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Nike Running Club

Building Grassroots Fans to Generate Buying Power


The recession has most companies scaling back their advertising budgets, but Nike is investing big in a different marketing approach: cultivating loyalty at the grassroots level.



Building Grassroots Fans to Generate Buying Power

By Sherry Lee, Chao-Yen Lu
From CommonWealth Magazine (vol. 412 )

Every Tuesday night at 8, rain or shine, a disparate group of 150 Taipei residents in shorts and sneakers assembles outside Nike's flagship store in the city's Xinyi District to warm up for a run.

Mostly strangers before joining the group, they have generally been drawn to the Nike Running Club over the past year by word of mouth. What began as an intimate group of 15 joggers has now grown tenfold. 

The long string of runners clearly stands out as it winds its way along the red brick pavement in front of Taipei City Hall and around the National Sun Yat-sen Memorial Hall on a three-kilometer jog. The club includes members as varied as a high school freshman who joins family members on the run after school and a computer engineer who has run 50 full-length marathons. 

Indeed, the waiting list of would-be participants has become too long, as even companies like Panasonic Taiwan have heard of the club and registered to join. Nike has launched one group that runs seven kilometers on Thursday nights, and has arranged special corporate outings that are already booked until next March.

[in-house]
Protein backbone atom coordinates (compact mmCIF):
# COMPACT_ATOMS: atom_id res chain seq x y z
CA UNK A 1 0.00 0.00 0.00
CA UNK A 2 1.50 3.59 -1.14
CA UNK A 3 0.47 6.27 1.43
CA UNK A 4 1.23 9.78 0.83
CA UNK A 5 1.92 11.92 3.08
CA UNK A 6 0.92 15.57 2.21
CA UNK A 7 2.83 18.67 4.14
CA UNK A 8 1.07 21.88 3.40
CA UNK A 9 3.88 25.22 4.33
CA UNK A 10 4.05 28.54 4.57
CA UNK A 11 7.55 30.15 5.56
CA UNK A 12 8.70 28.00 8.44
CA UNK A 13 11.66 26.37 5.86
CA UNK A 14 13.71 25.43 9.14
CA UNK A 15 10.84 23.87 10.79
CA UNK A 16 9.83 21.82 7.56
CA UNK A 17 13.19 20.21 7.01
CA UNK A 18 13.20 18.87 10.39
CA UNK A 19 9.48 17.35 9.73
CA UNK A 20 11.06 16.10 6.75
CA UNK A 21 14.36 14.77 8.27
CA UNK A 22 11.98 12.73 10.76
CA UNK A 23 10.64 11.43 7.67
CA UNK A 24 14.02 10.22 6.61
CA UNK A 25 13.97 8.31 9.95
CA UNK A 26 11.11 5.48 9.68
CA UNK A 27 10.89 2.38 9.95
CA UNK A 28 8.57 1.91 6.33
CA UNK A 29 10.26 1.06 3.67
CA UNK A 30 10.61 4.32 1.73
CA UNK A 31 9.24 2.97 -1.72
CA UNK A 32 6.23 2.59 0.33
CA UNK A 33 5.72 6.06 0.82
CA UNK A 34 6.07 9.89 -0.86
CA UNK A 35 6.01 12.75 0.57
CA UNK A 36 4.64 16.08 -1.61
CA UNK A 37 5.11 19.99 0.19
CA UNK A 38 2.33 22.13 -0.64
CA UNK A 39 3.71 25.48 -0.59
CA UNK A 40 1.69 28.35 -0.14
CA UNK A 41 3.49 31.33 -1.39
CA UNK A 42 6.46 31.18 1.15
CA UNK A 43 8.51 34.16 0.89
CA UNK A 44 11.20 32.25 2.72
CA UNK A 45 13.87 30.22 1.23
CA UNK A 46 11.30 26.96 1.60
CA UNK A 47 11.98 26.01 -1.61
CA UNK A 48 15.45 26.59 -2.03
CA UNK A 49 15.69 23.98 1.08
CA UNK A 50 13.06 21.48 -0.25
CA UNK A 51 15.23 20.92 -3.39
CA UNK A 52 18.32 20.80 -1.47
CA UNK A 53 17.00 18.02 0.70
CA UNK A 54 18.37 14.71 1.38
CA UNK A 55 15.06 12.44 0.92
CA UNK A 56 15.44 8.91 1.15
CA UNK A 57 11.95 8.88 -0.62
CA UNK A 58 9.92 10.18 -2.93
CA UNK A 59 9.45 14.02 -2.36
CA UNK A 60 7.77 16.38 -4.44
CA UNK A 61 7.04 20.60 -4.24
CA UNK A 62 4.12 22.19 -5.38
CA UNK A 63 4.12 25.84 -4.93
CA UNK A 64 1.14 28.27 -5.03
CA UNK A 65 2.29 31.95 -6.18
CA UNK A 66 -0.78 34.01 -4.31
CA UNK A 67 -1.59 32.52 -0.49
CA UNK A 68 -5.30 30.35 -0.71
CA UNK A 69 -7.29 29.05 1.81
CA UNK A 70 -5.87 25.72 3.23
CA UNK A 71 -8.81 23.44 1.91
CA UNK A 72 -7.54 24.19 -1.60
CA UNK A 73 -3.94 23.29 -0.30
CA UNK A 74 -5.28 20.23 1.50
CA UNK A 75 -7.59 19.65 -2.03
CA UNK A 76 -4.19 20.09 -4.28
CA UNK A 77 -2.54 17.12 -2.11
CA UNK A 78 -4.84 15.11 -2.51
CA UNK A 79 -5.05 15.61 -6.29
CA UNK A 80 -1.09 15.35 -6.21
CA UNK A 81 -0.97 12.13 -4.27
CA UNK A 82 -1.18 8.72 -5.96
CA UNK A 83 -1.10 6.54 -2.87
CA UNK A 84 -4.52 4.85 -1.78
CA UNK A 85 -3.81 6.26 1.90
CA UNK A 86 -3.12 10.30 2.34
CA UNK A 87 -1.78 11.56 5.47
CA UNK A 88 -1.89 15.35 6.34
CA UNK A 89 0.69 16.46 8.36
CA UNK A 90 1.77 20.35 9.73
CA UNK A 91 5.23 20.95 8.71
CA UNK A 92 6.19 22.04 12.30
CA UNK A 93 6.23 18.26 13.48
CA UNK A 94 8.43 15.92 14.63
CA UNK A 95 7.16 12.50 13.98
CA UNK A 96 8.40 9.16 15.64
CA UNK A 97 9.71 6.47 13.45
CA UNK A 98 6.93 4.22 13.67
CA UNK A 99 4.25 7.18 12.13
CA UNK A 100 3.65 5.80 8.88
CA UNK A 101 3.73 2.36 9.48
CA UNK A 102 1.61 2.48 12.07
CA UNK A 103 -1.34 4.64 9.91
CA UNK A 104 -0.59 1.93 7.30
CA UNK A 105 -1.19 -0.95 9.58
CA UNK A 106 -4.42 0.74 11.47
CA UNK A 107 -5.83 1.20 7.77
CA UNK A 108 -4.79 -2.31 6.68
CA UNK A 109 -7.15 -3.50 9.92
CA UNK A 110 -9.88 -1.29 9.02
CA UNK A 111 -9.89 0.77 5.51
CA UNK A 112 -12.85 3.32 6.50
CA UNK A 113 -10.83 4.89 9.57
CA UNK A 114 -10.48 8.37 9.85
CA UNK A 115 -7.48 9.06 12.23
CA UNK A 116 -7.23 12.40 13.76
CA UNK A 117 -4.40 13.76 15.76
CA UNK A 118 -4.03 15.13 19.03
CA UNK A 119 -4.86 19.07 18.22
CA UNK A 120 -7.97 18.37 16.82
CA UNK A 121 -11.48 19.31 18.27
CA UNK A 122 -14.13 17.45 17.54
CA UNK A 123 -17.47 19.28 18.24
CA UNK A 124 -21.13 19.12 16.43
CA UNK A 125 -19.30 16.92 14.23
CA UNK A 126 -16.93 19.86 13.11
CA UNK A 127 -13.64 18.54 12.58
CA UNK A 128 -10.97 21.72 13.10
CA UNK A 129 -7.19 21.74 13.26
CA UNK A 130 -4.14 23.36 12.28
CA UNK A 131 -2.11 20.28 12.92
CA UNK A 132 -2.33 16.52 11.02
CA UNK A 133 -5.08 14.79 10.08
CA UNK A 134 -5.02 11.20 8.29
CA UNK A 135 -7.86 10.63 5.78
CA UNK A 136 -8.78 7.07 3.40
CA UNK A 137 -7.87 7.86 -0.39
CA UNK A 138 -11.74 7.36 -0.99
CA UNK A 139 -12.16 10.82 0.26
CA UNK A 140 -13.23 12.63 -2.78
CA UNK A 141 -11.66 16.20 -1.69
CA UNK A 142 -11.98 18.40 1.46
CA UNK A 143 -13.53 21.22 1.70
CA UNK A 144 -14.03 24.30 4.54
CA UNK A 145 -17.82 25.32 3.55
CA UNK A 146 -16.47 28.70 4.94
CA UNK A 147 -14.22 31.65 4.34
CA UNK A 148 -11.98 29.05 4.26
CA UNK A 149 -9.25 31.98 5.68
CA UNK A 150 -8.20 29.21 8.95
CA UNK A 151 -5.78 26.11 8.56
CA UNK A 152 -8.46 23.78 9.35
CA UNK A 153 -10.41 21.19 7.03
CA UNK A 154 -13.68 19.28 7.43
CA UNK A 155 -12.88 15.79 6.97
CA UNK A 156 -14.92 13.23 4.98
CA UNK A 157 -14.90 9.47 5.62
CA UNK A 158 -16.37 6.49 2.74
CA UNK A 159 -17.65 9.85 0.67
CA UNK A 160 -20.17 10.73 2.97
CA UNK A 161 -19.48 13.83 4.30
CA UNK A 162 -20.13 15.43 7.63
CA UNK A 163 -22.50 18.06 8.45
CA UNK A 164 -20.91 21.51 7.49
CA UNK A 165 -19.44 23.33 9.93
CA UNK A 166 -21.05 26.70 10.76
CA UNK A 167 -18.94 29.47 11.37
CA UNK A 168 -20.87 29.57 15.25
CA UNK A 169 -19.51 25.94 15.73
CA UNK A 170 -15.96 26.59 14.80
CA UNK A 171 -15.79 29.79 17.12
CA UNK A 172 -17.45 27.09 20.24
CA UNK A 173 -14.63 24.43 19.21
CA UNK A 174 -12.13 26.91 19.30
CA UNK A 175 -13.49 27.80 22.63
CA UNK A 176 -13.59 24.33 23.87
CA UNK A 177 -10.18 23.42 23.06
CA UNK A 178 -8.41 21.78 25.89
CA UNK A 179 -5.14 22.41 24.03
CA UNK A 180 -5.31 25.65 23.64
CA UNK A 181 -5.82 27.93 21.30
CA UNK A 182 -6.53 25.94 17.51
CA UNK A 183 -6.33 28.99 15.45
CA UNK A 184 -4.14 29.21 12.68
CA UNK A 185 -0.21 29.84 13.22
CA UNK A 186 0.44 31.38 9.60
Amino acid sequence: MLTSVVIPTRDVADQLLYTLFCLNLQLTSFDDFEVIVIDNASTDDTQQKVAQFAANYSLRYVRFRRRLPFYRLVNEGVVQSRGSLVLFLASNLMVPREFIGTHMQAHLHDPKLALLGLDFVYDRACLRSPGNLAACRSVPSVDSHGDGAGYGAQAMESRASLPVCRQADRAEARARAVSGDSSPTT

The running club now meets every Tuesday and Thursday night, and Nike provides a trainer to help interested city residents develop specialized knowledge on how to warm up, run, and cool down. Most importantly, the activity is free – fully sponsored by the sportswear giant.

Nike sneakers are generally synonymous with basketball, but the running club reflects the company's interest in reinventing the image of its running shoes.

The current economic downturn has compelled many companies to scale back their marketing budget, but Nike refuses to surrender to the difficult economic environment, spending more than NT$1 million a year to sponsor running clubs in Taipei and Kaohsiung.

Monica Chen, BRS Nike Taiwan Inc.'s PR supervisor for marketing, describes Nike's marketing strategy as appealing to the "grassroots." The company believes that only by initiating close interaction with consumers at the grassroots level and forging a long-term relationship can it successfully strengthen customer loyalty.

"It's no longer about simply seeing a consumer buy something and carry the bag out the door. Marketing today is thinking about whether that consumer will come back," Chen says.

Nike is betting that if a company takes good care of its customers, they will become its brand managers and influence others by talking up the company wherever they go.

Steering Clear of the Hard Sell

Buying Nike products is not a prerequisite for joining the running club. The Nike "swoosh" is not visible on the running shoes of one of the club's regulars, a 65-year-old woman surnamed Mao. She first became aware of the Nike brand and its distinctive logo through her granddaughter and then joined the club. Though she has yet to buy any of the company's products, when asked what her impression of the brand is, she replies, "This brand gives back; it doesn't just sell products."